What Earlier Pandemics Teach Us About School
Despite the existing model of successful open-air education in the first decades of the twentieth century, Colorado classes—indeed, most classes around the nation—did not move outside in significant numbers during the 1918 pandemic. The flu descended on communities ferociously fast, and it’s doubtful whether the state’s school districts could have scaled up the existing open-air school models quickly enough, or secured the resources necessary to keep all students warm through the Colorado winter, to effectively move classes outdoors. In most places throughout Colorado, schools safeguarded their students and communities by closing during the most intense waves of the flu.
The abrupt arrival of COVID-19 last spring recalled the sudden assault of the flu in 1918, again leaving schools little option but to send students home, albeit in most cases with some effort at continuing the lessons virtually. But as the virus's initial blitz has settled into a siege, the approaching school year has given us more time to prepare and consider our options. Some are opting for (or have little choice but) in-person learning with strict safety protocols in place, similar to the successful efforts in New York City, Chicago, and Providence during the 1918 flu outbreak. In many other communities, instead of closing schools outright, teachers are being asked to develop robust remote learning strategies as an alternative to in-person classes.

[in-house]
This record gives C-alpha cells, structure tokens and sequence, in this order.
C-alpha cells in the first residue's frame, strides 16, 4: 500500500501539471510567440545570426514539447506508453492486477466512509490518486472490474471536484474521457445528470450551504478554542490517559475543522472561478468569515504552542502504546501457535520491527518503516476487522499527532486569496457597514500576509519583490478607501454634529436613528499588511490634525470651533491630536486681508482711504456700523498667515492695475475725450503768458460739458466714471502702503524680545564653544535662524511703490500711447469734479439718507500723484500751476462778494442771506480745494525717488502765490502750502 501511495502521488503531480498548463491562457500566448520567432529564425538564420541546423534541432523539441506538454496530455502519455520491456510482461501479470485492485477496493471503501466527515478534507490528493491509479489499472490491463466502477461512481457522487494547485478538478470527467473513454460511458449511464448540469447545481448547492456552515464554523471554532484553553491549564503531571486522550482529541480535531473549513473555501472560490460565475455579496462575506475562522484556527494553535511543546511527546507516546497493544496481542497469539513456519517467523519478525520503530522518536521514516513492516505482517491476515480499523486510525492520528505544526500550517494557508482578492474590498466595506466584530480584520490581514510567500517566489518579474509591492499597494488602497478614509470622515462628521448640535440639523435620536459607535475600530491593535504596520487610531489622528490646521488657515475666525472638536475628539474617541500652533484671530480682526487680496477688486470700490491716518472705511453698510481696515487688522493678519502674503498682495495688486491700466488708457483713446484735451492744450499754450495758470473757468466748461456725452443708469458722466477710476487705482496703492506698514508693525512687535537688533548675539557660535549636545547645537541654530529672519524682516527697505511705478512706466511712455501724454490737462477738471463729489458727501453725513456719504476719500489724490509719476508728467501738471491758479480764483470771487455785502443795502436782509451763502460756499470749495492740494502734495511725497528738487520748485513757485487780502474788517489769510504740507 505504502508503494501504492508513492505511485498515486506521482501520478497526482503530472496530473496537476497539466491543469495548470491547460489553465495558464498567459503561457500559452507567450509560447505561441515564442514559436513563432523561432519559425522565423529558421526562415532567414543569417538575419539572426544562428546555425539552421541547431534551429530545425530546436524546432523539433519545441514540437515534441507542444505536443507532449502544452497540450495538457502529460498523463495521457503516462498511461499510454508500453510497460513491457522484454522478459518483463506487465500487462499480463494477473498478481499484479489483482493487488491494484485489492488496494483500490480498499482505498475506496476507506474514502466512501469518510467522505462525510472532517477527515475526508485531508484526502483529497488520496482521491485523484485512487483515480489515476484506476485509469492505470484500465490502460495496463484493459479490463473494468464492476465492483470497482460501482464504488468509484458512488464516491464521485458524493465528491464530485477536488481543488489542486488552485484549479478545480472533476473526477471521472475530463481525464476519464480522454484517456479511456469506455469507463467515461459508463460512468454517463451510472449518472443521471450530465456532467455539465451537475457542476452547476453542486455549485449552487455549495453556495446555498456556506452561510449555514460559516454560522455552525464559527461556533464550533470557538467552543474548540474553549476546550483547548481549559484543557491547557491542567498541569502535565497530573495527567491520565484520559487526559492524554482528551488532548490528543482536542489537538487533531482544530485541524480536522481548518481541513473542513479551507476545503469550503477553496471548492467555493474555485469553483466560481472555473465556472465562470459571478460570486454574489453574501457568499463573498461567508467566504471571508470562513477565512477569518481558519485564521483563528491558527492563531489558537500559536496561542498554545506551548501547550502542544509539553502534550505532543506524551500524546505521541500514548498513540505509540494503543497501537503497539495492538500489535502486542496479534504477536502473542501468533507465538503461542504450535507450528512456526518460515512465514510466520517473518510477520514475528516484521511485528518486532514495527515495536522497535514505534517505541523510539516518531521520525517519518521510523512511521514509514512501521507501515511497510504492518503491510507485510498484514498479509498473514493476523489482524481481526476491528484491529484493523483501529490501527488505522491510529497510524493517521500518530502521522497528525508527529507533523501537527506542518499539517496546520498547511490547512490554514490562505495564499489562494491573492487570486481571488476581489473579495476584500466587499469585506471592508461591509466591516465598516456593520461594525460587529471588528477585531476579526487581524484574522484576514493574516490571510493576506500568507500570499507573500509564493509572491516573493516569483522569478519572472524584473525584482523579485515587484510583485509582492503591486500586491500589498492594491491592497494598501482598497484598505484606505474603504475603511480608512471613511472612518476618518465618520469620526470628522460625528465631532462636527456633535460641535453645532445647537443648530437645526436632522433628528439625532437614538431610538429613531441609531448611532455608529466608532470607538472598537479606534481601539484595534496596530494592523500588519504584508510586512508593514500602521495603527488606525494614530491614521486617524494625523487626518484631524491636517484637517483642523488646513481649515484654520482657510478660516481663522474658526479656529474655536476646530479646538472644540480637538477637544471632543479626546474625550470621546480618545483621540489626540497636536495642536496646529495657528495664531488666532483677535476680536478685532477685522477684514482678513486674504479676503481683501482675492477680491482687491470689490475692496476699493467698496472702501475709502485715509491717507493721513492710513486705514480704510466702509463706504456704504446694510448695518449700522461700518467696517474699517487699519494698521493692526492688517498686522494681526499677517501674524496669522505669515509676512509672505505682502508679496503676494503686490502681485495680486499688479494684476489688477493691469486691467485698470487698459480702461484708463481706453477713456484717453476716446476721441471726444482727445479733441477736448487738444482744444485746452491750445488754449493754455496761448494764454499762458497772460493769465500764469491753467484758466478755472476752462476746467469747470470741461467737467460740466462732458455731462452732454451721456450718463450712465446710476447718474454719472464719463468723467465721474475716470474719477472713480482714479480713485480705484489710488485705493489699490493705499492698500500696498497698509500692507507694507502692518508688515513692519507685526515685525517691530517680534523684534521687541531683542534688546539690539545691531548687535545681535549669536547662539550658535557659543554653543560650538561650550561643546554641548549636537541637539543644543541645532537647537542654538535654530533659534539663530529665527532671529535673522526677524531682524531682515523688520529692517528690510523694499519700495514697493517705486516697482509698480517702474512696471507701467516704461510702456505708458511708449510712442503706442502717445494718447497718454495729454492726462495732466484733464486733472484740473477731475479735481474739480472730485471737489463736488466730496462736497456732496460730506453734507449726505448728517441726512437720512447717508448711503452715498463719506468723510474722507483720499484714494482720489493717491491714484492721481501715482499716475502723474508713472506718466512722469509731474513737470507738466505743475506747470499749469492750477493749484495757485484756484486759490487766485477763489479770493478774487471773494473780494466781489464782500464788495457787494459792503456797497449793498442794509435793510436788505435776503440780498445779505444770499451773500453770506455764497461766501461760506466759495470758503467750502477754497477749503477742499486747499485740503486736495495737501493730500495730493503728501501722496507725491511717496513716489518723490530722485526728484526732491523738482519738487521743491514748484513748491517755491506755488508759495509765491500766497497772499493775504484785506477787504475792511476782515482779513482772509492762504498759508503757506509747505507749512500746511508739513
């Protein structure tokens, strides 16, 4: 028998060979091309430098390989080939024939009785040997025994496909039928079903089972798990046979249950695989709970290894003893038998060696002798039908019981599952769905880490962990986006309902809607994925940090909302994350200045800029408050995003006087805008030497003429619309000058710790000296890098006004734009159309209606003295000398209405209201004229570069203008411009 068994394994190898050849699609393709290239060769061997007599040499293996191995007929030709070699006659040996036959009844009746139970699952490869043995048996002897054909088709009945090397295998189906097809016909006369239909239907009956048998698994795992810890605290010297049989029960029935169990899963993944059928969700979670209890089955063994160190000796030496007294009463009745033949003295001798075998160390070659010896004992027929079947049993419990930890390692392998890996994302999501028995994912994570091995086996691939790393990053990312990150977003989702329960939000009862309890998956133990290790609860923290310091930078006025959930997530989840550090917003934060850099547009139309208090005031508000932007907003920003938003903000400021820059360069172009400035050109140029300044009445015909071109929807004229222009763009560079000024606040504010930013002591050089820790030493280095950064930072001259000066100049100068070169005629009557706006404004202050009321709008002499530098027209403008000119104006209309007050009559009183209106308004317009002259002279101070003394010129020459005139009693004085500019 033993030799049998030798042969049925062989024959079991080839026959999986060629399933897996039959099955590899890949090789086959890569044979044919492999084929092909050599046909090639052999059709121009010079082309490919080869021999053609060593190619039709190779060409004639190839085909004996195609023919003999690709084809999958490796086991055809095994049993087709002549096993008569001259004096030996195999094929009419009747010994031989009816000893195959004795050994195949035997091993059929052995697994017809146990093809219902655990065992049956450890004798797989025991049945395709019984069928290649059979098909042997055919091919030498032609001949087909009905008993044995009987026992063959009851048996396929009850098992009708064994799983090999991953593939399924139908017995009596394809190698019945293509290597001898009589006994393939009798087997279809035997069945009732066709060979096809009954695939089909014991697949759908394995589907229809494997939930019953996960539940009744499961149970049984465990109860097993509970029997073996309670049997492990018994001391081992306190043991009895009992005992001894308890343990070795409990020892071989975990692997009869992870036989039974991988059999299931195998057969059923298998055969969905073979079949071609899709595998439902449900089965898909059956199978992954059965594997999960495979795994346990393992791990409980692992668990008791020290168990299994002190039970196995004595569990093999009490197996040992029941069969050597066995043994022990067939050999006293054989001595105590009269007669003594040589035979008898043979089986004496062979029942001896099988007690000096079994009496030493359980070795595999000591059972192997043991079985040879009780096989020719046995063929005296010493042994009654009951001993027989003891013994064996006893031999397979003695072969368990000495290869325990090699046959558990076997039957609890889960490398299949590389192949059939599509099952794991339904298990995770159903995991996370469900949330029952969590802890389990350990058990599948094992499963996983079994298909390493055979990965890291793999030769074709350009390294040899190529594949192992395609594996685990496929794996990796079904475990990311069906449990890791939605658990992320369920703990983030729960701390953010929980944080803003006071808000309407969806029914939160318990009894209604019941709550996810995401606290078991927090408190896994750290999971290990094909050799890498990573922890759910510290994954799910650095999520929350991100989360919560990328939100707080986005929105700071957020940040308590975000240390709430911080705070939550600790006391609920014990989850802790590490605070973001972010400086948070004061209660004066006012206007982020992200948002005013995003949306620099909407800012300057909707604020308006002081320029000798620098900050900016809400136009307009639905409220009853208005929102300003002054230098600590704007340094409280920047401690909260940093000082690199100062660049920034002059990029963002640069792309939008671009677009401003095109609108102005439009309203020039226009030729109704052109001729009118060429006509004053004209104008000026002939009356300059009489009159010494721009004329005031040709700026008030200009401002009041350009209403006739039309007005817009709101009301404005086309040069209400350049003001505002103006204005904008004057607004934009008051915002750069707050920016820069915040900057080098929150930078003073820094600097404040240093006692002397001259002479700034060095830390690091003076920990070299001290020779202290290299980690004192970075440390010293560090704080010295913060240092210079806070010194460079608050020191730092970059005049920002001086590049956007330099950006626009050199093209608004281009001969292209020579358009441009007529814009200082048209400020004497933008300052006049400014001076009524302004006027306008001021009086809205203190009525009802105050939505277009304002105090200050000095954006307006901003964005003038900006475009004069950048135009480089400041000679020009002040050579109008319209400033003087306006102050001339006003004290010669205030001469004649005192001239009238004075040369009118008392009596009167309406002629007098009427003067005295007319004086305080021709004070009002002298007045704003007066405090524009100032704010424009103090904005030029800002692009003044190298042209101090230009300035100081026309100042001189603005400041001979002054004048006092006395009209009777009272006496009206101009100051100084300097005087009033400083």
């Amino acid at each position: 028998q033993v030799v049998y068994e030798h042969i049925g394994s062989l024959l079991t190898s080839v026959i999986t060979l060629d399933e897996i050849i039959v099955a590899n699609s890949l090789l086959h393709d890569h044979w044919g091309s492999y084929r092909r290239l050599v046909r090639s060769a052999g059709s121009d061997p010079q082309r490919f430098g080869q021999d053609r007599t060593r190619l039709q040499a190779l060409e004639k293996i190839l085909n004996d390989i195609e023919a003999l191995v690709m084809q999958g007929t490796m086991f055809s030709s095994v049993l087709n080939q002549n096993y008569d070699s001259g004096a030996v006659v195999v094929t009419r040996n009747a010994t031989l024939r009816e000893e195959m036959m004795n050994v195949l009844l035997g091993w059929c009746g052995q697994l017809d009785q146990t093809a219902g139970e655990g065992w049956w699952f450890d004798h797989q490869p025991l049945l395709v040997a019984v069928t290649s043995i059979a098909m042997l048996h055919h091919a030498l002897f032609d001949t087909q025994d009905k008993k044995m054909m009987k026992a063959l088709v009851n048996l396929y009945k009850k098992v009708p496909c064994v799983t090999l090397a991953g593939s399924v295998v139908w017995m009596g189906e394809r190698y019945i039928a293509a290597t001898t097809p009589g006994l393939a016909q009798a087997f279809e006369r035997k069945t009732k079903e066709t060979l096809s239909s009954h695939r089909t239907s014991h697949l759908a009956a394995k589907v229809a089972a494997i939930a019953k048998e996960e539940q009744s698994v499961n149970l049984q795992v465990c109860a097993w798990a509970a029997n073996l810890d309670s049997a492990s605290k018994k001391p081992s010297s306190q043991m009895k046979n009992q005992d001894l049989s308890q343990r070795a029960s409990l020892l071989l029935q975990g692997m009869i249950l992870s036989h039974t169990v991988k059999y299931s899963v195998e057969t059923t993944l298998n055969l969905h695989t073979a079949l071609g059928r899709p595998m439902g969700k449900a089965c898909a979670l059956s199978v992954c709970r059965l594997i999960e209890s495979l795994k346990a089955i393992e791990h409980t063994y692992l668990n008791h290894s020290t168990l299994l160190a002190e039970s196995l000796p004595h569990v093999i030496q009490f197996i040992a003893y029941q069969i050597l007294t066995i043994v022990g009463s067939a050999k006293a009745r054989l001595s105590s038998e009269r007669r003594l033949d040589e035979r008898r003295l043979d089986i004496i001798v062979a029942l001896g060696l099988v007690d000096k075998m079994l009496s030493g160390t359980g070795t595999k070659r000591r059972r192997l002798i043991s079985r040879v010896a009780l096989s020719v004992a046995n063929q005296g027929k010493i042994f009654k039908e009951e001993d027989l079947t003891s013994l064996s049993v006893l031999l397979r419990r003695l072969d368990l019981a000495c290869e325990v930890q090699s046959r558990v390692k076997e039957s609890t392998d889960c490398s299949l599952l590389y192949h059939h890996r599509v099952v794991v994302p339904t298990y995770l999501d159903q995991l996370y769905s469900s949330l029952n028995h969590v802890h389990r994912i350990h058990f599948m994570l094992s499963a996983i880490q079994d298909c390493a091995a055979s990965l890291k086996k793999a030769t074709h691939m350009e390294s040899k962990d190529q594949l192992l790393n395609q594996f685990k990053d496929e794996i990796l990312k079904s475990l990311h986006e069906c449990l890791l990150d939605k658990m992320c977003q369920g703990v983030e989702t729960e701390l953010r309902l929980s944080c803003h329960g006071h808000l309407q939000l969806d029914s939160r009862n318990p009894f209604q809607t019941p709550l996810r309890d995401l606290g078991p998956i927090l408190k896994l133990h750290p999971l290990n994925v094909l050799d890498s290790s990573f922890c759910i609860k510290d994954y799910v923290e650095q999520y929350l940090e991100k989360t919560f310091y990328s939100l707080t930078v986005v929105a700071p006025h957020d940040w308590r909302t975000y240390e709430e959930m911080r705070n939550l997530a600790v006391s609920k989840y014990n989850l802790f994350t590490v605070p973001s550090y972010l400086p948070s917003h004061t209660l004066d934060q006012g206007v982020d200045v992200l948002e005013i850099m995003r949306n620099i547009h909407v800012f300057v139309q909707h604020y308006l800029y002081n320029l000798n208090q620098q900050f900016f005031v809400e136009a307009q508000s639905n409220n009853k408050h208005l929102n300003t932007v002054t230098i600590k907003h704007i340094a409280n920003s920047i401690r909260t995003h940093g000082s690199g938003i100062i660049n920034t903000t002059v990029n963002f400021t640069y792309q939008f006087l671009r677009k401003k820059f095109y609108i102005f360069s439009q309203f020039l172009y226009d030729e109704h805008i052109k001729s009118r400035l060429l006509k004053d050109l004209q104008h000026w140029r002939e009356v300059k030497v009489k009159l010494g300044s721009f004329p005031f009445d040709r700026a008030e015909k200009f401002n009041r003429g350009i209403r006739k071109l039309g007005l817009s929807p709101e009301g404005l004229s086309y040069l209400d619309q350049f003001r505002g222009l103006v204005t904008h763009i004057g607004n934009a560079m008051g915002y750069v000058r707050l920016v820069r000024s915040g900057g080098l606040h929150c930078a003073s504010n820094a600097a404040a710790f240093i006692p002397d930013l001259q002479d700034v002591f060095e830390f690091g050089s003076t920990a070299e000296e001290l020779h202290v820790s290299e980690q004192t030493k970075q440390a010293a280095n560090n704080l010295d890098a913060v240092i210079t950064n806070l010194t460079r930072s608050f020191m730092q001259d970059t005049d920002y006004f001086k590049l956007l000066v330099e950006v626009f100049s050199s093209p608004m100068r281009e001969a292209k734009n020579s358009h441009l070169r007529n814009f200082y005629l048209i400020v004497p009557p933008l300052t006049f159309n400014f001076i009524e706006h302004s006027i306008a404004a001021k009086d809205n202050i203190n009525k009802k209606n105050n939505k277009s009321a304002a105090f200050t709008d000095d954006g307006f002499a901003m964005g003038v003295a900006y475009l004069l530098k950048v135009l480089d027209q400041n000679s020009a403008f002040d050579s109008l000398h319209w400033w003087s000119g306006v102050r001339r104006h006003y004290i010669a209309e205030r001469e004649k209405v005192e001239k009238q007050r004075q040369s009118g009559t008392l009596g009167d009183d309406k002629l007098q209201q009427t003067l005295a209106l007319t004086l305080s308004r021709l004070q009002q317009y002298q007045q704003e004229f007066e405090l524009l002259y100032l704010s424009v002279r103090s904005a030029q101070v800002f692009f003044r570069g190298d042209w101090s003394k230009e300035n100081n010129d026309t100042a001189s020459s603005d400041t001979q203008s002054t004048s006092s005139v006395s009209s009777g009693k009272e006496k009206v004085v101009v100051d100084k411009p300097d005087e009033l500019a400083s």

Yet history shows that options exist beyond this binary. As students, parents, and school officials explore additional alternatives, open-air classrooms offer a compelling possibility. Already, in an echo of the past, public health officials are recommending that schools “increase circulation of outdoor air as much as possible” to keep students healthy. The innovative open-air approach to school that proved so successful in combating another airborne disease more than a century ago seems poised to have another moment. Instead of a treatment for sick students, can open-air classrooms be deployed to keep them healthy?
Ginia Bellefonte, “Schools Beat Earlier Plagues with Outdoor Classes. We Should Too.” New York Times (July 17, 2020).
Noel Black and Tyler Hill, “‘Maybe They Should Call it the Kansas Flu’: Colorado and the Spanish Flu Outbreak of 1918,” Colorado Heritage (Spring 2020): 6-15.
Sherman C. Kingsley and F.B. Dresslar, Open-Air Schools (Washington, DC: US Bureau of Education, 1916).
Mary Korr, “Fighting TB with Fresh-Air Schools,” Rhode Island Medical Journal (Sept. 2016): 75-6.
Alexandra M. Stern, Mary Beth Reilly, Martin S. Cetron, Howard Markel, “‘Better Off In School’: School Medical Inspection as a Public Health Strategy During the 1918-1919 Influenza Pandemic,” Public Health Reports 125, Suppl 3 (2010): 63-70.
Alexandra M. Stern, Martin S. Cetron, and Howard Markel, “Closing The Schools: Lessons From The 1918–19 U.S. Influenza Pandemic,” Health Affairs (2009): w1066-1078.